City’s climate plan targets cars, natural gas; hearing tonight

BY ELAINE GOODMAN
Daily Post Correspondent

After banning natural gas water heaters, clothes dryers and space heaters in new buildings starting last year, the city of Menlo Park is now looking at ways to eliminate natural gas appliances in existing homes.

One possibility is that when residents and businesses get rid of their old gas appliances, they’d be required to install electric replacements.

Or the city could decide to cut off natural gas flow into Menlo Park at some time in the future, according to the city’s 2030 Climate Action Plan, which the City Council adopted last year.

“Given the 25-year expected life of a typical gas furnace, it is critical for the city to begin prohibiting the installation of new replacement gas furnaces and water heaters as soon as possible,” the climate plan said.

The City Council will discuss the issue tonight (April 5)  as part of a progress report on the Climate Action Plan. The meeting starts at 6 p.m.

Menlo Park’s Climate Action Plan aims to reduce greenhouse gas emissions in the city by 90% by 2030, as compared to 2005 levels. Carbon removal measures such as tree planting would take care of the other 10%.

In 2017, greenhouse gas emissions had dropped by 19% relative to 2005 levels, with a 71% reduction remaining to meet the 2030 goal.

About a third of the city’s greenhouse gas emissions came from natural gas in 2017, while 56% was from vehicles, 8% was from electricity and the remainder was from waste.

Switch to electric

In 2019, the city approved building standards that required heating, hot water and clothes dryers in new homes to be electric beginning in January 2020. Gas cooking and fireplaces are allowed, but homes must be pre-wired for electric if gas appliances are installed.

New commercial and high-rise residential buildings in Menlo Park must be all-electric. But exceptions are possible. For example, commercial kitchens may apply to use gas cooking appliances.

At least 15 other California cities have adopted a “Menlo Park style” all-electric code for new buildings, according to the climate plan, “proving that courageous action on climate does in fact inspire others to follow.”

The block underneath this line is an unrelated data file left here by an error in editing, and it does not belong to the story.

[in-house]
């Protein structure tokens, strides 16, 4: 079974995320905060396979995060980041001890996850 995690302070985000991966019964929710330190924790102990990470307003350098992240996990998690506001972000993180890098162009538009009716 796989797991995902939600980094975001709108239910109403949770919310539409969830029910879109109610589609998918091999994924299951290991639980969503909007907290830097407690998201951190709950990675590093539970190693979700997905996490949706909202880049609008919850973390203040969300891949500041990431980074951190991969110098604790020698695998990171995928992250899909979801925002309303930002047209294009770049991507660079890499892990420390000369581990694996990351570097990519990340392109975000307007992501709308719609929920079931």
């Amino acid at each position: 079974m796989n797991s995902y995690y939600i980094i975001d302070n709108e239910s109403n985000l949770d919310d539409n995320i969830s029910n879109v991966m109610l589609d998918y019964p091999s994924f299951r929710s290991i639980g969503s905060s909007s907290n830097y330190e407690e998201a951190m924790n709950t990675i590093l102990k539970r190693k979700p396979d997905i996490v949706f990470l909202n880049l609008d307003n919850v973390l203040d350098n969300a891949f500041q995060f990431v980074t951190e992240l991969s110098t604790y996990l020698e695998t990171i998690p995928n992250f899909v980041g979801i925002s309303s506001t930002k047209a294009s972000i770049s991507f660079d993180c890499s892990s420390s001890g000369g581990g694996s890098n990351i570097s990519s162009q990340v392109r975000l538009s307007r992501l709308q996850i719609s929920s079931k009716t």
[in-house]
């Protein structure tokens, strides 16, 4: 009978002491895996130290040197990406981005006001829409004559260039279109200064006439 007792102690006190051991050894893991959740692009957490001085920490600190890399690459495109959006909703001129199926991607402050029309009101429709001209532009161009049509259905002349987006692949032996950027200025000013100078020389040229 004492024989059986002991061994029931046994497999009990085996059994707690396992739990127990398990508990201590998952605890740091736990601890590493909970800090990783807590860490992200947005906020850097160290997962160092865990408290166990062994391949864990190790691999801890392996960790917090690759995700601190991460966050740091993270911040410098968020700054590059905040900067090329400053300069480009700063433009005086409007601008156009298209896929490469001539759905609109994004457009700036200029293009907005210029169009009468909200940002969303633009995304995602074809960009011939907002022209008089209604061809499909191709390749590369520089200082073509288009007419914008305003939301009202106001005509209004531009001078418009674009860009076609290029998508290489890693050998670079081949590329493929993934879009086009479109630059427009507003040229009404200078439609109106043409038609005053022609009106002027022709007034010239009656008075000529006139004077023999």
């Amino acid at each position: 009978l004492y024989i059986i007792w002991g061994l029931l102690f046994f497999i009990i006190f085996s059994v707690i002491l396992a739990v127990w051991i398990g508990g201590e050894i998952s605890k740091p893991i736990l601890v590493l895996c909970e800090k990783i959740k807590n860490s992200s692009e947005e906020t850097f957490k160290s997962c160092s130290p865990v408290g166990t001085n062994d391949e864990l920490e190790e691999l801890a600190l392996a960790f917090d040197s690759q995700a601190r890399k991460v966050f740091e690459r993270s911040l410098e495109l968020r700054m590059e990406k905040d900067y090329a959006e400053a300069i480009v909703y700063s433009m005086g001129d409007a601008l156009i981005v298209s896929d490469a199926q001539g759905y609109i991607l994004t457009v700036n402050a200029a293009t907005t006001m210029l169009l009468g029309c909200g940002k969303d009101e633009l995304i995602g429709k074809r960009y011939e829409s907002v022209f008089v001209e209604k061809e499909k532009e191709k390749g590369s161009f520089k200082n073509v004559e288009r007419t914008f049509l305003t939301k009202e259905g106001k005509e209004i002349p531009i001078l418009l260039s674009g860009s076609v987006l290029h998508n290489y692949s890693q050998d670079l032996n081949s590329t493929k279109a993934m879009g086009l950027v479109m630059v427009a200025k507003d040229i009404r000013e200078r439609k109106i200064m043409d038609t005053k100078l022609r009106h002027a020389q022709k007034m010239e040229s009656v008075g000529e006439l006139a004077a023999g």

Now, the climate plan is looking to build on the new-building standards by finding ways to convert 95% of existing buildings in Menlo Park to all-electric by 2030.

Converting buildings to electric

But before coming up with a specific proposal, the city is gathering information on the costs of converting a building to all-electric. The analysis will look at upfront costs and longer-term utility bill impacts for businesses and residents.

The analysis will include homes, granny units, offices, restaurants, commercial kitchens and hotels.

In a report to the council for tomorrow’s meeting, Sustainability Manager Rebecca Lucky noted that another Bay Area agency, which wasn’t named, is working on requirements to convert existing buildings to all-electric.

Consultants to that agency will recommend that the idea be put on hold “due to significant costs in electrifying existing buildings,” Lucky said.

A subcommittee of the city’s Environmental Quality Commission prepared the 2030 Climate Action Plan. The subcommittee initially envisioned as many as 76 steps the city could take to move toward its greenhouse gas reduction goals.

But when the Covid pandemic hit, the subcommittee whittled down the plan to six actions. Of those, the City Council picked three to focus on in 2021.

EV charging stations

In addition to the goal of converting 95% of buildings to all-electric by 2030, another action the council selected is to encourage owners of multi-family housing and commercial buildings to install electric vehicle charging stations.

The third selected action is to replace gas-powered vehicles and appliances that the city owns with efficient electric models. That includes city fleet vehicles, pool heating equipment, furnaces, water heaters and gardening equipment.

To help meet that goal, the Menlo Park Community Center, which is in the design stage, will include electric vehicle charging stations, an electric pool-heating system, and a solar energy system with battery storage.

Three goals in the Climate Action Plan that the council did not select for this year are:

• requiring all new vehicles to be electric by 2025 and reducing gasoline sales by 10% each year;

• reducing vehicle use by locating housing near transit and improving the bike-path network;

• and developing a plan to protect parts of the city from sea-level rise.

During tomorrow’s meeting, the council will reassess the six goals and decide whether they need more or less action for the rest of this fiscal year. In July, the council will talk about its climate action goals for next year.

1 Comment

  1. Just want to be sure I understand the push to all-electric. We have a power grid and supply chain that often do not meet demands. We want to accelerate the conversion of everything to electric including millions of vehicles and homes in rabid order and add to that currently inadequate grid? What level of investment and time frame is being provided to reconstruct a grid and supply that will meet that demand?

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